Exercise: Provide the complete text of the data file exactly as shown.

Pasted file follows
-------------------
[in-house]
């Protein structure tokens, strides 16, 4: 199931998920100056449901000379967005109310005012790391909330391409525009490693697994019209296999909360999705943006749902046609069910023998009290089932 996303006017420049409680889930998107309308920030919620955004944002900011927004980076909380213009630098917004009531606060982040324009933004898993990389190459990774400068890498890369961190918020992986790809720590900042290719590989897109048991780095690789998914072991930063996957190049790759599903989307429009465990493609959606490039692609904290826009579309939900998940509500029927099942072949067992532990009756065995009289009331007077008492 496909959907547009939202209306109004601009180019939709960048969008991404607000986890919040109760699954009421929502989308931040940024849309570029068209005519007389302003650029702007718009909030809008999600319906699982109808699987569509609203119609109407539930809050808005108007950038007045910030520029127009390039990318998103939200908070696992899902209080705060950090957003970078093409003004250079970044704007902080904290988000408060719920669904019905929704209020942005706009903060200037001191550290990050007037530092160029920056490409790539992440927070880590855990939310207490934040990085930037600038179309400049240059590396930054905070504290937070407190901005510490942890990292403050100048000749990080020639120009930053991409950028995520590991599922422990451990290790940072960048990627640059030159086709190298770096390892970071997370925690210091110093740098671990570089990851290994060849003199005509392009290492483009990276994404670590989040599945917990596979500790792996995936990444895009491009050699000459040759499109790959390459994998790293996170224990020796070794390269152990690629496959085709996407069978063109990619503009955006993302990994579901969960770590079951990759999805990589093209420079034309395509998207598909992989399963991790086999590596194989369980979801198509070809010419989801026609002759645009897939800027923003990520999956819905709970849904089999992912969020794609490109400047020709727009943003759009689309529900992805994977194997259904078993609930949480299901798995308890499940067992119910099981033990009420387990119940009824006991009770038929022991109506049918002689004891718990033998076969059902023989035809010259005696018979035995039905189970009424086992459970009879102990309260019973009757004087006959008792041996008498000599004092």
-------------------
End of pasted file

[in-house]
């Protein structure tokens, strides 16, 4: 199931998920100056449901000379967005109310005012790391909330391409525009490693697994019209296999909360999705943006749902046609069910023998009290089932 996303006017420049409680889930998107309308920030919620955004944002900011927004980076909380213009630098917004009531606060982040324009933004898993990389190459990774400068890498890369961190918020992986790809720590900042290719590989897109048991780095690789998914072991930063996957190049790759599903989307429009465990493609959606490039692609904290826009579309939900998940509500029927099942072949067992532990009756065995009289009331007077008492 496909959907547009939202209306109004601009180019939709960048969008991404607000986890919040109760699954009421929502989308931040940024849309570029068209005519007389302003650029702007718009909030809008999600319906699982109808699987569509609203119609109407539930809050808005108007950038007045910030520029127009390039990318998103939200908070696992899902209080705060950090957003970078093409003004250079970044704007902080904290988000408060719920669904019905929704209020942005706009903060200037001191550290990050007037530092160029920056490409790539992440927070880590855990939310207490934040990085930037600038179309400049240059590396930054905070504290937070407190901005510490942890990292403050100048000749990080020639120009930053991409950028995520590991599922422990451990290790940072960048990627640059030159086709190298770096390892970071997370925690210091110093740098671990570089990851290994060849003199005509392009290492483009990276994404670590989040599945917990596979500790792996995936990444895009491009050699000459040759499109790959390459994998790293996170224990020796070794390269152990690629496959085709996407069978063109990619503009955006993302990994579901969960770590079951990759999805990589093209420079034309395509998207598909992989399963991790086999590596194989369980979801198509070809010419989801026609002759645009897939800027923003990520999956819905709970849904089999992912969020794609490109400047020709727009943003759009689309529900992805994977194997259904078993609930949480299901798995308890499940067992119910099981033990009420387990119940009824006991009770038929022991109506049918002689004891718990033998076969059902023989035809010259005696018979035995039905189970009424086992459970009879102990309260019973009757004087006959008792041996008498000599004092």